Started as a tongue-in-cheek comic by Alison Bechdel, the Bechdel Test asks if a movie (a) has two named women who (b) talk to each other (c) about something other than a man. While the Bechdel Test can’t really speak to the quality of an individual film, it works really well as a metric for analyzing larger trends of female representation in film. And a new website called Women In Film may prove the definitive tool for applying the Bechdel Test to the films of the past five years.

Although it might take a moment to figure out the interface, the interactive site contains data for over 1,500 movies released between 2010-2014, which users can easily customize. For instance, on this page users can select a film genre to see a list of the films that pass and/or fail each step of the Bechdel Test. So it’s easy to find out that over the past five years, 23 historical films have passed all three steps of the test while 22 comedies have failed all three. It’s even possible to get more specific and learn that there are nine family films that have two named women but don’t show any scenes of those women talking to each other.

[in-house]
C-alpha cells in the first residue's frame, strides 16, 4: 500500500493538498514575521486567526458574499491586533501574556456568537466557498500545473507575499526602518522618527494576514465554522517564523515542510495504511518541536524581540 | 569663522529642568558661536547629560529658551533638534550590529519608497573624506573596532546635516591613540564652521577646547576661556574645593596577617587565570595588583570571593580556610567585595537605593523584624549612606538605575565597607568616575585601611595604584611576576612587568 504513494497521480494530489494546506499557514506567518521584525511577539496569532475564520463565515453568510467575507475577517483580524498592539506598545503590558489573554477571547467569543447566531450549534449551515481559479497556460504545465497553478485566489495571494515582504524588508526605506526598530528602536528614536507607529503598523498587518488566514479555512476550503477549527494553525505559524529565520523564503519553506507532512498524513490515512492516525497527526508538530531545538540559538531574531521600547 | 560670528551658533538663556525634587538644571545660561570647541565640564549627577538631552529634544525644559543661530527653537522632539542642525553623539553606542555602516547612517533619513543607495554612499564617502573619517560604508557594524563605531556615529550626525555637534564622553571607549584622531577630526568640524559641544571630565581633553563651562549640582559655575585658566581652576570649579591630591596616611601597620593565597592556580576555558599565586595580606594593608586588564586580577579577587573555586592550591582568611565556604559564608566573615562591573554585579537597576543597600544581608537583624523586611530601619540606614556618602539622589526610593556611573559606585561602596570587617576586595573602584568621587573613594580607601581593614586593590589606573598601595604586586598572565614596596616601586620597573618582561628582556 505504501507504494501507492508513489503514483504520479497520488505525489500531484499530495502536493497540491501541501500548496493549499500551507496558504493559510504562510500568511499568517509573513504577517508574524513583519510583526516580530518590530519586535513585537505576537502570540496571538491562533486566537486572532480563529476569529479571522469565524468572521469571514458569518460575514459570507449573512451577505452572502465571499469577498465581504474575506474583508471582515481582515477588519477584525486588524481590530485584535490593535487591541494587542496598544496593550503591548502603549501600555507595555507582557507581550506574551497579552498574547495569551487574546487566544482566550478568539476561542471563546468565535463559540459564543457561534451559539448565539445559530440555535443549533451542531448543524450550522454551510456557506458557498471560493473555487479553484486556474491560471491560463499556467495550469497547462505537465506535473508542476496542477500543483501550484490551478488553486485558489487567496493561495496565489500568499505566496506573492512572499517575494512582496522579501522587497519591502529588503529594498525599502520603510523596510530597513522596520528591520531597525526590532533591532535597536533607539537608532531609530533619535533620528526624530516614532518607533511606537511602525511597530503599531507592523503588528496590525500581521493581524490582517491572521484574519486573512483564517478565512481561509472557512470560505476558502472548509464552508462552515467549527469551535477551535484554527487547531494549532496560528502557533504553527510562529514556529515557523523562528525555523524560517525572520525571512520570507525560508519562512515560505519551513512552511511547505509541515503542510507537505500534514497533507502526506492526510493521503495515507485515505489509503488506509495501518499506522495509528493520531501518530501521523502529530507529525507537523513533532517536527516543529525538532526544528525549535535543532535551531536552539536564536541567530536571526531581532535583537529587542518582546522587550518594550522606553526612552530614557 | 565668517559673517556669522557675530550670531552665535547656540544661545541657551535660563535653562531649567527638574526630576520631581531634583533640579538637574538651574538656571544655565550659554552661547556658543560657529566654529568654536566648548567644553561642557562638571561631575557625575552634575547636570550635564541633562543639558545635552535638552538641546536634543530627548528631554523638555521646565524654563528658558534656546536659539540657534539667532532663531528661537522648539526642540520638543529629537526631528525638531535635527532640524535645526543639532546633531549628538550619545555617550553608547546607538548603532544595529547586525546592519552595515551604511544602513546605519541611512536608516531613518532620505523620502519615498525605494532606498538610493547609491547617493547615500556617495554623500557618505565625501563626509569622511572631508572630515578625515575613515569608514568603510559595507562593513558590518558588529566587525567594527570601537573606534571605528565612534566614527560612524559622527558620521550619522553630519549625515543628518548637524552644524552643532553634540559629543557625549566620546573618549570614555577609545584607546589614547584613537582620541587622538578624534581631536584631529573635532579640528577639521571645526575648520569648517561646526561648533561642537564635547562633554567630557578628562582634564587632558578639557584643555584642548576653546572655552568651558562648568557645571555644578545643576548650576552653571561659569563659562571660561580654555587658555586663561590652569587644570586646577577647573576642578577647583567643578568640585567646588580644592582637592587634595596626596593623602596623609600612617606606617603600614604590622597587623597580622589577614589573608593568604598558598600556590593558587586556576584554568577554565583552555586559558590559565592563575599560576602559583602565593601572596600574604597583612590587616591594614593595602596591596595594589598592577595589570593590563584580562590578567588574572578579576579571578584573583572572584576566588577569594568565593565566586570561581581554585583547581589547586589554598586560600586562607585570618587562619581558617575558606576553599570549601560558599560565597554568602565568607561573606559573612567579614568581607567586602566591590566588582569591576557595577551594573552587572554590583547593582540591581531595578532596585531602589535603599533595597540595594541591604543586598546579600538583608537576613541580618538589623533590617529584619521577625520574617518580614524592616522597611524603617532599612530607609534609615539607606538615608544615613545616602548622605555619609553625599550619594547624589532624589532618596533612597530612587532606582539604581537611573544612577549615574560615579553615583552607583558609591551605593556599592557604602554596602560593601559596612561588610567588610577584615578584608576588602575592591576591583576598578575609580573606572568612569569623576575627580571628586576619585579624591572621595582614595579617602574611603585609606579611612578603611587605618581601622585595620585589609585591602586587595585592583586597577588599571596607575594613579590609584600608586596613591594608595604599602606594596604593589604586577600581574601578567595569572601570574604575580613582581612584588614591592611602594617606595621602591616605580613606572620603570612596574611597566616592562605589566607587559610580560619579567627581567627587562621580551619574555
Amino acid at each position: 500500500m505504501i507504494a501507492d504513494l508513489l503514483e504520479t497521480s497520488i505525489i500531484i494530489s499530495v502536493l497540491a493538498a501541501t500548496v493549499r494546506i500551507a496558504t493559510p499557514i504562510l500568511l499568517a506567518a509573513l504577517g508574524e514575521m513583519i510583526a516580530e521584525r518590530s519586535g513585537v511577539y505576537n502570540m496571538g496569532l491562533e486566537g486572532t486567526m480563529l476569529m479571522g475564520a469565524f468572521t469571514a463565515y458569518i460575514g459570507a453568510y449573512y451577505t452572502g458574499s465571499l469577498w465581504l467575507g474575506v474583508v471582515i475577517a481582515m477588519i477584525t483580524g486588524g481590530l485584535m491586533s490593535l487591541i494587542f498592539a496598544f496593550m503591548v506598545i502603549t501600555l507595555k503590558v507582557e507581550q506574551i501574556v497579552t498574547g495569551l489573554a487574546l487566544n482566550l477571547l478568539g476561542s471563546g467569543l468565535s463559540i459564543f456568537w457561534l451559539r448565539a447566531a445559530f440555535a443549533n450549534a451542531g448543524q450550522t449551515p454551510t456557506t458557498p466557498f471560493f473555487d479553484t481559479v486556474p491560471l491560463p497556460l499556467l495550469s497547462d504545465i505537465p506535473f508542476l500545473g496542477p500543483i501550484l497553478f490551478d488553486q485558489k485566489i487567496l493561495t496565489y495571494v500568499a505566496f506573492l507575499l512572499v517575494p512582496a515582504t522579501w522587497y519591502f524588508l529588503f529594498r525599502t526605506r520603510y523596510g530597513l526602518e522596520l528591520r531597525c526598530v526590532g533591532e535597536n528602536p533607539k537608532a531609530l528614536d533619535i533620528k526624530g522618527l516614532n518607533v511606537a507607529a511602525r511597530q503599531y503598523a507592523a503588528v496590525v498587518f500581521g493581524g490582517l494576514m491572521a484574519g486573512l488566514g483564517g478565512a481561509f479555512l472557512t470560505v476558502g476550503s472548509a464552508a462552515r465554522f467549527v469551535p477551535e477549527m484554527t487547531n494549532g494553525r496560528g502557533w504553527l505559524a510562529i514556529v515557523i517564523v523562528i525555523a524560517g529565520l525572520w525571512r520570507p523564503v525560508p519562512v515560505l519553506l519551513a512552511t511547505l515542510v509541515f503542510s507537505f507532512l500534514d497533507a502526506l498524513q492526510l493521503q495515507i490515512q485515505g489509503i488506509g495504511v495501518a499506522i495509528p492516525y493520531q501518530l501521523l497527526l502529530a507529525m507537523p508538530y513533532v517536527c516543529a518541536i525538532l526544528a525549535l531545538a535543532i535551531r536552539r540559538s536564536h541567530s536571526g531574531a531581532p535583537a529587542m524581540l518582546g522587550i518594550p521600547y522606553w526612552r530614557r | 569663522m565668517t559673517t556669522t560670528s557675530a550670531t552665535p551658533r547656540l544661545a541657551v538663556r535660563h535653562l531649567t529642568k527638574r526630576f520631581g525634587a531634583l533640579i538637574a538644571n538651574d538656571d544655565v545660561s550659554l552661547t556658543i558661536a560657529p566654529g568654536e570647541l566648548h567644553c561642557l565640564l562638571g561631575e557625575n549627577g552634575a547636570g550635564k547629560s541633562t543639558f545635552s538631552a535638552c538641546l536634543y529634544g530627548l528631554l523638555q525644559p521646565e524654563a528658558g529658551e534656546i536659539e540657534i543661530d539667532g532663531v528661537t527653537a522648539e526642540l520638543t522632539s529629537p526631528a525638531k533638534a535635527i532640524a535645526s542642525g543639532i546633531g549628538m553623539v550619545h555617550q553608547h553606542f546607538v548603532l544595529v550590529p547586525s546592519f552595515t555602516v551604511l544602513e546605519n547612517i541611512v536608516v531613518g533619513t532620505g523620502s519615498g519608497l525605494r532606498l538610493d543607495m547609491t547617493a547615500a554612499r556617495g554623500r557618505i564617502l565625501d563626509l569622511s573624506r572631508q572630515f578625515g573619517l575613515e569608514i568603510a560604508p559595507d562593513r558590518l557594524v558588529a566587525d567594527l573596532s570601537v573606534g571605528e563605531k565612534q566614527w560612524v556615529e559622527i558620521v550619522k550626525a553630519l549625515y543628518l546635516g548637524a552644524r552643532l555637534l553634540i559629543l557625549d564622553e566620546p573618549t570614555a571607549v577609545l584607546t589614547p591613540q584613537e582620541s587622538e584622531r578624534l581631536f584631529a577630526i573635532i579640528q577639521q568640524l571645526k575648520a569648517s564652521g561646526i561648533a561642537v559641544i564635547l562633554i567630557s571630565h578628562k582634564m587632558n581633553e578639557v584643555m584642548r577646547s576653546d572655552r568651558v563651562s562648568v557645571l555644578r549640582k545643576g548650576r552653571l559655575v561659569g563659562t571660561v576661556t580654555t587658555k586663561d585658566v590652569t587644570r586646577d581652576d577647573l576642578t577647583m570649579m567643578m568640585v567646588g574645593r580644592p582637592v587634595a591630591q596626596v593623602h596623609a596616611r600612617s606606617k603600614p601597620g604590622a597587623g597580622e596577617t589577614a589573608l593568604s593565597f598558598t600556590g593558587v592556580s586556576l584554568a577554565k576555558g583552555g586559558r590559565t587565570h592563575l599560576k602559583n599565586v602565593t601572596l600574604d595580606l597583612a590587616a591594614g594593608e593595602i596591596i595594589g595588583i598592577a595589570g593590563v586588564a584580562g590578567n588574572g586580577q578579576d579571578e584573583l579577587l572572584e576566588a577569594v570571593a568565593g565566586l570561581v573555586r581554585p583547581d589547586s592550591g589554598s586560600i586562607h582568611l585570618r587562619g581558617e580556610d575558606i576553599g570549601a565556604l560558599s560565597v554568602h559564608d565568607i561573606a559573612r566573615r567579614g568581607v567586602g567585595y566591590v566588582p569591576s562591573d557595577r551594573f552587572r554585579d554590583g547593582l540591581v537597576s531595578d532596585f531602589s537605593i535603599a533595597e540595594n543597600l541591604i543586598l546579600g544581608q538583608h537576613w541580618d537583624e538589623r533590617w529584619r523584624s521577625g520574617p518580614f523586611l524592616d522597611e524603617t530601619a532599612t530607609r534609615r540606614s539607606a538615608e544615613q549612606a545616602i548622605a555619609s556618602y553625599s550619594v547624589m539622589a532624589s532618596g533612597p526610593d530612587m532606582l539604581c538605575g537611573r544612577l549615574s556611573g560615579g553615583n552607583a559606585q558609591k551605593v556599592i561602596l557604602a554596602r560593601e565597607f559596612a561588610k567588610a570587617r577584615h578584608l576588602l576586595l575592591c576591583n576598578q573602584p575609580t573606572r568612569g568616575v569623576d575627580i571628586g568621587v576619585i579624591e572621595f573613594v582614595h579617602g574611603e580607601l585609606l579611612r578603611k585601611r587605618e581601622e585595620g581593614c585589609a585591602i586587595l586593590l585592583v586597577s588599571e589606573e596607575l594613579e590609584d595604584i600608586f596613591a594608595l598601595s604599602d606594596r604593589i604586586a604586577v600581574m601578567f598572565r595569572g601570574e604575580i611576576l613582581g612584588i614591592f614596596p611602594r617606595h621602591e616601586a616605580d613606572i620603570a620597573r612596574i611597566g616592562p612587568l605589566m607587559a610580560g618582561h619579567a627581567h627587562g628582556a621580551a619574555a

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Elsewhere, this chart visualizes the overall pass/fail ratio and can be customized for 22 genres over each of the past five years. Broken down like this, it’s easy to compare trends in female representation by year. For instance, while on the whole 37 percent of the films surveyed over the past five years failed the test, in 2014 in particular 45 percent failed, making it far and away the worst year of the past five.

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There’s also a graph that examines what percentage of films have passed the test since 1892, as well as filters to search by director, studio, award wins, and a whole lot more.

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The site is a bit overwhelming at first glance, but will likely prove an invaluable resource for those looking for concrete data on female representation and/or those who want to brush up on their graph analysis skills.